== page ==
It was in the summer of that year that Borriello returned to Milan with the assurance of first team football following the departure of Andriy Shevchenko to Chelsea and the release of Marcio Amoroso. Yet by December his future was put in jeopardy when he tested positive in a drug test for prednisolone and prednisone after the 11th match of the 2006/2007 Serie A season. After confirmation of the test results in January 2007, he was suspended for two months. A scandal at the time, Belen would famously claim that the positive test was down to her boyfriend's contact with the creams she was using to fight an 'intimate' infection. It is just another in a long line of apocryphal tales in the building of Borriello's legend. "She was given bad advice and exaggerated during the interviews," Marco explained to Cecchini. "It had nothing to do with it. Those substances [catabolic steroids], were only present in a cream for back pain that I never actually used. Would you believe me if I told you that I still don’t know how I tested positive?"
Whatever the truth, six months later Borriello was sold to newly promoted Genoa in a co-ownership deal with Milan. At age 25, with his reputation now in tatters, it would be the move that finally saw the blooming of Borriello's latent talent. He finished the season with 19 goals, third behind Juventus pair Alessandro Del Piero and David Trézéguet and now a firmly established member of the Italian national squad. Having received his first cap in a friendly against Portugal in February 2008, he would subsequently earn a call up to the European Championships only for Roberto Donandoni to inexplicably prefer a clearly hobbled Luca Toni. Despite being shunned during the hottest streak of his career Borriello remains philosophical about the experience. "I stayed 20 days in a 5-star hotel," he smiles. "The food was great, I saw lots of great sights for free and had my picture taken with Cannavaro and Buffon." By now he was back in Milan, the subject of a €10 million transfer following Alberto Gilardino's departure to Fiorentina. He was also back in the gossip pages, telling the world in typical hyperbolic fashion that he made love to Belen "37 times a day". Even if Antonio Cassano has slept with between 600-700 women, he graciously conceded, "I've bedded fewer, but better looking ones."
In Borriello's first season of his second spell at Milan, he made just 7 Serie A appearances scoring a solitary goal against Reggina. Toiling away in Carlo Ancelotti’s preferred 4-4-2 diamond formation for which he was patently unsuited, he also scored against F.C. Zurich in the UEFA Cup, but an unfortunate injury kept him out of action for the rest of the season. After star man Kaká left the club in the summer 2009 transfer window, Borriello chose to move to shirt number 22 which he had worn at Genoa. The following season, now "in the court of Leonardo" and as the figurehead in a 4-3-3, he scored his first ever brace for the Rossoneri in a 2–0 win over Parma followed a few weeks later by his first Champions League goal against Marseille in a match that finished 1–1. Ahead of a fine run of form, Borriello scored another brace in Milan's 5–2 defeat of former club Genoa, one of his goals being an acrobatic bicycle kick from a cross from Ronaldinho. The following week Borriello scored a lovely goal against A.C. Siena, when he hooked a 30 yard chipped pass from Pirlo into the top corner first time from an acute angle in a move that brought back memories of Marco Van Basten's strike for Holland against the USSR in Euro 1988. On 21 February 2010, Borriello scored his fourth volley of the season in Milan's 2–0 win over Bari. Then in April, he scored two second half goals to help Milan come from 2–0 down to draw against Catania before finishing the season with an impressive 14 league goals in 26 appearances. It was enough to see him in Lippi's 28-men provisional 2010 FIFA World Cup squad, although he never made the final 23-man cut.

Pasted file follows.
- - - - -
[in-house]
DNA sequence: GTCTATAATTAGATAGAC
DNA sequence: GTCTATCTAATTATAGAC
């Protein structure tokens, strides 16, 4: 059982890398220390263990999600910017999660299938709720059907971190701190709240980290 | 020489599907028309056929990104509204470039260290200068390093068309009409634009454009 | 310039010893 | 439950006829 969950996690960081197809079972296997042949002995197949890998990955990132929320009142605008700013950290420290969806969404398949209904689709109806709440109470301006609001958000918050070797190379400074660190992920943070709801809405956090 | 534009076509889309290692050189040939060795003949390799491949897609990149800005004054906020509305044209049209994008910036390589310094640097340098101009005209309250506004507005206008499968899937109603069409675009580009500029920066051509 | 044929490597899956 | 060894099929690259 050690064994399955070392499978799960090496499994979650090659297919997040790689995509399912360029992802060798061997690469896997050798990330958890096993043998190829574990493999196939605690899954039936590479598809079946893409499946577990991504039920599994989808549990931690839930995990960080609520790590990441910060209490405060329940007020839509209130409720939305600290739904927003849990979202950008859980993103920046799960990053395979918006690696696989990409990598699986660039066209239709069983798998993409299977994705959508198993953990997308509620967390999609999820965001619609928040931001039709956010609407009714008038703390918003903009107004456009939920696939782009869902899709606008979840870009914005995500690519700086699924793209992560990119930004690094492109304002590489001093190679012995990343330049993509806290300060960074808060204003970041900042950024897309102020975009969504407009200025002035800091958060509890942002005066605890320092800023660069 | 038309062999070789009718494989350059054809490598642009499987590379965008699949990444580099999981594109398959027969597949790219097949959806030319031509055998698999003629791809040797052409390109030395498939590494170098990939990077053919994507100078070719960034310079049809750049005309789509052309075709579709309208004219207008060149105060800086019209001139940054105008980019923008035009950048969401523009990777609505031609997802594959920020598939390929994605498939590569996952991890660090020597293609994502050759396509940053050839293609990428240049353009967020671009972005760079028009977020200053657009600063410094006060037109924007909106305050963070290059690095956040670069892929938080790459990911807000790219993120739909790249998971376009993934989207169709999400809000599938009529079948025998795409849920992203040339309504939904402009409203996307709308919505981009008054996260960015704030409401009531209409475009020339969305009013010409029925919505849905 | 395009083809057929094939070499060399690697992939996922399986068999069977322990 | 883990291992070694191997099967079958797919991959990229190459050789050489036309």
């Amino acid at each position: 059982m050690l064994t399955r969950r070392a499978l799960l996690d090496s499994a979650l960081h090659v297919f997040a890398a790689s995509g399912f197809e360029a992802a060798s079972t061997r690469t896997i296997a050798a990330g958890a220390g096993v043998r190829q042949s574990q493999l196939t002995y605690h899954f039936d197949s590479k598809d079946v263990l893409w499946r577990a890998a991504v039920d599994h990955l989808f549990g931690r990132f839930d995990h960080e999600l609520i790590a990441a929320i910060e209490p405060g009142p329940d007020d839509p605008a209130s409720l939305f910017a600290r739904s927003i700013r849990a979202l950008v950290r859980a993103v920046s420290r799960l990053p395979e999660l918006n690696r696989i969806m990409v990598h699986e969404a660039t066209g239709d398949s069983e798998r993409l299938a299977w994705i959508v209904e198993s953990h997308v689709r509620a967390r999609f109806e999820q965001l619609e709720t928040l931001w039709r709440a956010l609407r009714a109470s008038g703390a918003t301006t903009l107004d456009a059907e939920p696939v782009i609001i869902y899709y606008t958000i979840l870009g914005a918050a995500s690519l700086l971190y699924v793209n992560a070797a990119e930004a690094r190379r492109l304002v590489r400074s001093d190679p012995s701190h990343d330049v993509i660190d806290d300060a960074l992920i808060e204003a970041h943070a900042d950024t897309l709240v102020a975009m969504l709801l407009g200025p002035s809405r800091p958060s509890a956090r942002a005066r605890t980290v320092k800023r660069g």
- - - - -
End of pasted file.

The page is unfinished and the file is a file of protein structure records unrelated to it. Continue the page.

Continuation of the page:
Despite starting the first game of the 2010-11 season for Milan against U.S. Lecce, Borriello's position was unceremoniously usurped by the high profile arrival of Zlatan Ibrahimovic. By late August he was loaned to Roma for free (where he then scored the winning goal against Milan at the San Siro on 19 December), with the obligation to purchase the player's rights before the 2011-2012 season for the payment of €10 million split over 3 years. He would go on to score 11 goals in Serie A that season, as well as two in the Coppa Italia and four in the Champions League. Yet June saw more upheaval, this time with the arrival of Luis Garcia as the Giallorossi's new head coach and the start of his ill-fated 'Spanish Project.' In what was becoming a familiar pattern in Borriello's stuttering career, the signing of a 'new toy'- this time €15 million Dani Osvaldo- would lead to severely diminished opportunity and indifferent form. He spent the first half of the season on the bench, playing just 7 matches of which he started in only 2, before this most peripatetic of footballers agreed a January €500,000 loan deal with Juventus, with the option to buy him for €8 million at the end of the season. After his official unveiling to the Turin press, Borriello met with a hostile reception from Juventus fans. In his first game he was greeted by a huge banner that read: 'Borriello, mercenary without honour or dignity.' The antipathy could be traced back to a perceived snub two years previously when Borriello was thought to have chosen Roma over Juventus when he decided to leave Milan. Like so many things in Borriello's life things are not necessarily what they seem. "Borriello is to all intents and purposes a Juventus player," Juventus coach Antonio Conte pleaded with the fans. "I think he explained that he never actually 'rejected' this move previously. The Bianconeri simply didn’t have the funds to offer a permanent deal at the time and the player and Milan preferred to send him to Roma, but he did not reject Juve. Only a madman could reject this jersey."